As a sexual assault survivor, the #MeToo movement has been both a blessing and a curse. For the first time I can share my story and hear the the words "I believe you" in return. But with every story, every allegation, every powerful man being held accountable and every powerful man eluding the consequences of his actions, I'm also left feeling afraid, angry, and overwhelmed. The sexual assault allegations against Judge Brett Kavanaugh are no different, and now, once again, I am left to confront of my own assault. I'm left fearing for my kids and the world I'll one day have to send them out into; a world that's more concerned with a man's reputation or future career opportunities than a woman's humanity or the impact of sexual assault. I feel so helpless, hopeless, and stuck in a cycle perpetuated by rape culture; a cycle that might allow a man credibly accused of sexual assault to hold a lifetime position as a Supreme Court Justice.
The backlash Ford has faced, perpetuated by strangers on the internet and even high-powered politicians — like Senator Orrin Hatch (R-UT) who said Dr. Ford was "mistaken" and that even if the allegations are true "I think it would be hard for senators to not consider who the judge is today. That’s the issue. Is this judge a really good man? And he is. And by any measure he is." — has also impacted survivors of sexual assault who are watching, from the sidelines, as people rush to Kavanaugh's defense and attack Dr. Ford with impunity.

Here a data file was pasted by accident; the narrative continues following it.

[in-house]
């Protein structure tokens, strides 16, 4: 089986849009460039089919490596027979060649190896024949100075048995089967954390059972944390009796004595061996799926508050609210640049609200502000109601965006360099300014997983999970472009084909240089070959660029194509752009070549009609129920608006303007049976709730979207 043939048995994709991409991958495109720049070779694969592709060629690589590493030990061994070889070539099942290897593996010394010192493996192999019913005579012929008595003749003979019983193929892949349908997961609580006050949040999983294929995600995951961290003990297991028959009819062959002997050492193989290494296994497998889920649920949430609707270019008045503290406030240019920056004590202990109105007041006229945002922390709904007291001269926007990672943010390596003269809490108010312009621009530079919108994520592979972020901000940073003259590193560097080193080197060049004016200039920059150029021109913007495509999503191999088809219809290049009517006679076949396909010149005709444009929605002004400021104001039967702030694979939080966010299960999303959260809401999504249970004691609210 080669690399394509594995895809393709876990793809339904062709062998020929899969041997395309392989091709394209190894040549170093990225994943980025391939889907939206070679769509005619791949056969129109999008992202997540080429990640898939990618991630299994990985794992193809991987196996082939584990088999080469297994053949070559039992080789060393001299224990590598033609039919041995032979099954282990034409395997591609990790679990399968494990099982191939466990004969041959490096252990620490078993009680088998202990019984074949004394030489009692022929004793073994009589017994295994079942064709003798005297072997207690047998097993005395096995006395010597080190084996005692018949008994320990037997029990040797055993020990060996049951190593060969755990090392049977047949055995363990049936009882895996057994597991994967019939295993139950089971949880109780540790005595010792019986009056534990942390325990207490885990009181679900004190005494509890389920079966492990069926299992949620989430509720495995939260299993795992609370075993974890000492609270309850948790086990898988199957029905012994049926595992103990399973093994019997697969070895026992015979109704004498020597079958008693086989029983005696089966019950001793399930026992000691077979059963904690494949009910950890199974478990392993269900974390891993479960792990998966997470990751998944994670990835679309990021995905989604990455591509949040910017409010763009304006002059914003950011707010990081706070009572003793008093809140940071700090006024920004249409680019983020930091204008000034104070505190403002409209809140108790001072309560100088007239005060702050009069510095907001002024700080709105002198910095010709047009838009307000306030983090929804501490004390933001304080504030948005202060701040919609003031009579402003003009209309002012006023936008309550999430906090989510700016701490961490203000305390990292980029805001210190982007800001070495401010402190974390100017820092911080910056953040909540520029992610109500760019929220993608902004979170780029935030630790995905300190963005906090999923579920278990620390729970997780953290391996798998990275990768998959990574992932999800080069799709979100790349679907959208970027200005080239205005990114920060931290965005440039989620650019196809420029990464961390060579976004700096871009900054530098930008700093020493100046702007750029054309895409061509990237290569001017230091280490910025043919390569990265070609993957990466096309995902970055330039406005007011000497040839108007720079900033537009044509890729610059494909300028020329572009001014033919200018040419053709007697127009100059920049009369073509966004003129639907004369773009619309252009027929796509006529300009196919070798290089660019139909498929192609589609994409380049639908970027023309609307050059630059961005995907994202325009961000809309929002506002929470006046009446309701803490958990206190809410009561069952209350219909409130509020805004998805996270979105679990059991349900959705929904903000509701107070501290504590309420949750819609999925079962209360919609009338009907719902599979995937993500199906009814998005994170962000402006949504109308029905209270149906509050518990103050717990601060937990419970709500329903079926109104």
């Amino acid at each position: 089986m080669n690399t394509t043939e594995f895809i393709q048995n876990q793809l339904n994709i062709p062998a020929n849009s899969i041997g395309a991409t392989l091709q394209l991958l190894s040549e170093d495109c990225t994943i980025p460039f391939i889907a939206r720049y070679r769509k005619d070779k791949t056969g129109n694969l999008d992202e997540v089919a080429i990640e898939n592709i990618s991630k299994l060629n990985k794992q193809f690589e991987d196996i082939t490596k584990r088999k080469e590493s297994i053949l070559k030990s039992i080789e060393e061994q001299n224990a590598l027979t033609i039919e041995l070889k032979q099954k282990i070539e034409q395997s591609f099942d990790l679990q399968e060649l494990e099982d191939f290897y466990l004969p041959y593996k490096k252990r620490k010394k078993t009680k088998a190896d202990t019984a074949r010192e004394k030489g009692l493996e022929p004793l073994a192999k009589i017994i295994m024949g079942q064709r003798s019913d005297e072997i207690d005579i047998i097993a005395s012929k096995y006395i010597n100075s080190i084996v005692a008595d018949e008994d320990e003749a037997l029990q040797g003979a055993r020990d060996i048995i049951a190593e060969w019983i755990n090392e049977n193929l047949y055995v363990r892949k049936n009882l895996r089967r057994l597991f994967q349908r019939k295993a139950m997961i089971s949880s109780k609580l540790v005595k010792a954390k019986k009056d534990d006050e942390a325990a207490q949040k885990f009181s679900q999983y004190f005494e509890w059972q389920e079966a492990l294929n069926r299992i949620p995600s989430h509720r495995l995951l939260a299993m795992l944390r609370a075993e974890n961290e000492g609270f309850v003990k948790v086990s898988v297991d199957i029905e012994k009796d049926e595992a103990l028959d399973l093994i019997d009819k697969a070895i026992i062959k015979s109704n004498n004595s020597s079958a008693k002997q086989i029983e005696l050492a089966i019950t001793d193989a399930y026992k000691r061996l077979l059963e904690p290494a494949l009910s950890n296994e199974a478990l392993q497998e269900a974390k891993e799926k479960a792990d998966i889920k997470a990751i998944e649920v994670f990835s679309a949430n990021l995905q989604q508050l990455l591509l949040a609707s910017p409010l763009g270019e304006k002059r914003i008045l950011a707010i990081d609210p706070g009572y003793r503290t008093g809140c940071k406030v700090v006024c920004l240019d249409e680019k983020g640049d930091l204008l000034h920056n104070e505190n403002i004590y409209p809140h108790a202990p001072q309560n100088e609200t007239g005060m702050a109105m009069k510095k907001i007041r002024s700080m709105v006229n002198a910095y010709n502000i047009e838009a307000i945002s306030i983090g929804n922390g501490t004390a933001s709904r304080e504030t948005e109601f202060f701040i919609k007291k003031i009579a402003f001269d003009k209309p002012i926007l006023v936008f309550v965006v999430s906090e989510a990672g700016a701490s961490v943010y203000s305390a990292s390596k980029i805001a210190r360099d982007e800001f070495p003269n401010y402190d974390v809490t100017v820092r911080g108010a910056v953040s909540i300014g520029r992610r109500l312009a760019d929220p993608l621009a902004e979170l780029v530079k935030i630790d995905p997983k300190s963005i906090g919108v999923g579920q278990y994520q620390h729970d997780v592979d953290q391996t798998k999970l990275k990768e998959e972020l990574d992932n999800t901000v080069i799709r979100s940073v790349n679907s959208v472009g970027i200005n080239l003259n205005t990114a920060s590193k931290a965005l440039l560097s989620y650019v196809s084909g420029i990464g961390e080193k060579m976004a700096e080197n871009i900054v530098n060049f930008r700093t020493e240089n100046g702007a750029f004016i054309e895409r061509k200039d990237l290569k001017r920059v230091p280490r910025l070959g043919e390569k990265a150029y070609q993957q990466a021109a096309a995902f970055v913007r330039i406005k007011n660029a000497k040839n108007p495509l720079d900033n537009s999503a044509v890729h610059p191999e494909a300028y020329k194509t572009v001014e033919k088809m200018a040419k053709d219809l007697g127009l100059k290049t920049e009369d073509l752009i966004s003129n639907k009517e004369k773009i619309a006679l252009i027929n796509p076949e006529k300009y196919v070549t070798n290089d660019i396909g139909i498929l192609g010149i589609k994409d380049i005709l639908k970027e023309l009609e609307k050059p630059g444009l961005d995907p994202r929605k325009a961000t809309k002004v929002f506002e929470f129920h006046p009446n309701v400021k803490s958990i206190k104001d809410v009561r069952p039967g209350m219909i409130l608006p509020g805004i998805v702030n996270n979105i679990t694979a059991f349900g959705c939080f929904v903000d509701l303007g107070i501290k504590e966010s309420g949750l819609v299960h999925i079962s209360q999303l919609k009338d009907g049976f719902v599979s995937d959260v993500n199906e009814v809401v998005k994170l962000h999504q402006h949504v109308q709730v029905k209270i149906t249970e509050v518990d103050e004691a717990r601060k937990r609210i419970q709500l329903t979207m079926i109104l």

Mothers of daughters are terrified they will experience sexual violence. Mothers of sons are worried they won't be able to escape the grips of toxic masculinity. And the mom sexual assault survivors are battling daily triggers as they attempt to continue to raise their children in a rape culture that tells them their stories, their voices, their trauma, do not matter. When we go online we re-live our assaults. When we turn on the news we remember our abusers. And when we look at our children we desperately hope they'll never know what this kind of lasting trauma feels like.